Even after a shot of morphine at the hospital, I thought I was dying. Turns out I had gallstones and needed gallbladder surgery.
To keep the body in good health is a duty... otherwise we shall not be able to keep our mind strong and clear.
I have a problem.
Every so often, though it occurs every three to five days now, I feel like I'm dying. No joke.
My stomach starts to hurt, and then I get this excruciating pain on the right side of my abdomen, right under my rib cage. On the worst occasions, the pain radiates around my back to my kidneys and up through the center of my chest. The first time that happened, I thought I was having a heart attack. The pains and nausea (and worse) go hand in hand.
I have peptic ulcers caused by a bacterial infection I had in 2006 called H. Pylori. I though this was just a worsening of the ulcers or a recurrence of the bacteria.
When these episodes first started, probably in November of 2010, I didn't know what to think. After some internet research and consultations with my best friend who had to have her gallbladder removed several years ago, I decided there was something wrong with my gallbladder, too. So I made the decision to (mostly) steer clear of greasy and acidic foods (bye bye spaghetti), as they tend to cause a flare-up.
Then it got worse.
Every time I overeat, I'm sick. If I even think about gravy, I'm sick. If I even think about thinking about chili cheese fries... well, you get the picture.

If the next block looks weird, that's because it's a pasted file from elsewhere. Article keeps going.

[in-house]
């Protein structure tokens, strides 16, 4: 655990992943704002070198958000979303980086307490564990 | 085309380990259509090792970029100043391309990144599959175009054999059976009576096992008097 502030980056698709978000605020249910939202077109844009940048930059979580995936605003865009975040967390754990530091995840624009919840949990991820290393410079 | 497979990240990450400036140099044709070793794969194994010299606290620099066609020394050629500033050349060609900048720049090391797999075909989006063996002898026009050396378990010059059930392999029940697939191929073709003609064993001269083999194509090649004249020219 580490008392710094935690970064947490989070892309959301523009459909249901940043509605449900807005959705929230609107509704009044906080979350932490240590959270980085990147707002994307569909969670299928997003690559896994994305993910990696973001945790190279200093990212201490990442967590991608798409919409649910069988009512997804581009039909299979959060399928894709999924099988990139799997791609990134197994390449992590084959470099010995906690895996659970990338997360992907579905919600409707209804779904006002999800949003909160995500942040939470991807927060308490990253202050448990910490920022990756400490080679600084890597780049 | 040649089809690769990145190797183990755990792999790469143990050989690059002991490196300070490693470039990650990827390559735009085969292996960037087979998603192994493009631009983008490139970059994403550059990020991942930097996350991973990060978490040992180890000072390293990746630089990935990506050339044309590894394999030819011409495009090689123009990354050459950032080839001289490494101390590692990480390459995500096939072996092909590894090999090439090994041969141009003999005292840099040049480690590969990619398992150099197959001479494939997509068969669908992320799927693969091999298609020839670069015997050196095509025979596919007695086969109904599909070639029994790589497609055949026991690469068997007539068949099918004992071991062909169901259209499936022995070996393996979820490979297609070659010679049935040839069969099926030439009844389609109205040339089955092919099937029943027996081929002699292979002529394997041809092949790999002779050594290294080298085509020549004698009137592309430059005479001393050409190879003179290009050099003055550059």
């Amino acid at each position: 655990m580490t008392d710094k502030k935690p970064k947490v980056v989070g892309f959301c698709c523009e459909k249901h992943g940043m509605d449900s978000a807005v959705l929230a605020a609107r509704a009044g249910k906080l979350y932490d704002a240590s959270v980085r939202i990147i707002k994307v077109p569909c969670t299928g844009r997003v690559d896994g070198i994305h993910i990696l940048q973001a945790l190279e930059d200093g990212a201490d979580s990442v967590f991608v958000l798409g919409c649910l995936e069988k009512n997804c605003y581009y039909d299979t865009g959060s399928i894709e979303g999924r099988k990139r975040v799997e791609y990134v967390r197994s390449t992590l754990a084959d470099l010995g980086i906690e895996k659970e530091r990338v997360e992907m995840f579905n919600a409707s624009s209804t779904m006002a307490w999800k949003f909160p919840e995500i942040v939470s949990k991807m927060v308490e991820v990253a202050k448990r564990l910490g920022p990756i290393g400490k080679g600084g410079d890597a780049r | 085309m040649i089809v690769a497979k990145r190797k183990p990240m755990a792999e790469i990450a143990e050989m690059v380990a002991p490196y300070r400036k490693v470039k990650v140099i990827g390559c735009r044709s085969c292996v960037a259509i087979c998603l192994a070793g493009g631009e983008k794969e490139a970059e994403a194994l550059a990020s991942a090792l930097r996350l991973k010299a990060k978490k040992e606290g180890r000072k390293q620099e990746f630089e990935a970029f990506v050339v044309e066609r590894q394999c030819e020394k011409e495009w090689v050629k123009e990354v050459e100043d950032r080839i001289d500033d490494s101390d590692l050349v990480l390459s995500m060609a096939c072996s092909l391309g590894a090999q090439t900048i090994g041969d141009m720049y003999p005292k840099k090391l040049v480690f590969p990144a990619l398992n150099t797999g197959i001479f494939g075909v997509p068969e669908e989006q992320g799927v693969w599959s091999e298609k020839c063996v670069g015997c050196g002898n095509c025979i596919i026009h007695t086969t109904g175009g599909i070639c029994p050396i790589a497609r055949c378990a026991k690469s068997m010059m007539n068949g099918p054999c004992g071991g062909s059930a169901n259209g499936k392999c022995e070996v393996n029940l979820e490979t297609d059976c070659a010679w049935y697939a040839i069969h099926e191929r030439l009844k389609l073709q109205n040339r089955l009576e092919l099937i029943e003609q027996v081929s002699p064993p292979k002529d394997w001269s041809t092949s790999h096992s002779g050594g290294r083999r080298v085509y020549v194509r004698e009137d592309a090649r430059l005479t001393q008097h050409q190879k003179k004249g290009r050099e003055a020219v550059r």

For the most part, I've done okay. I do take a few herbal remedies and they help. But then Monday happened (10/10/12.)
We'd had pot roast for supper, and it was amazing. I had an extra spoonful of carrots and potatoes because that's how I roll. Of course, I had a (great big, heaping) ladle of gravy, too. My bad.
By 7:00 p.m. I had the pressure in my stomach, and I knew what was coming. By 10:00, the pain was so bad that I had to ask my roommate to call an ambulance for me. I've never felt this kind of pain in my whole life. At the hospital, even after a shot of morphine, I still thought I was dying.
Turns out, after a terribly painful ultrasound, I was told I had biliary colic.
"I'm sorry. What?"
"Gallstones. You need surgery to get your gallbladder removed."
I think the doctor missed my sarcasm.
My poor attempt at humor aside, however, the incident made me want to get some information out there for anyone who might be having some of the same symptoms.
What Causes Gallstones?
The gallbladder is an organ that's part of your digestive tract. It stores the bile produced by your liver until your body needs it for digesting fats. A gallstone begins as a tiny crystal in the gallbladder about the size of a grain of sand. It's either caused by cholesterol or a combination of bilirubin and calcium salts that are all found in bile.
Over time, these crystals accumulate more cells and grow bigger. Most of the time, they're harmless. Millions of people may have them and never know it. Occasionally, one or more of these "stones" will get big enough to cause some problems.
What Are The Symptoms Of Gallstones?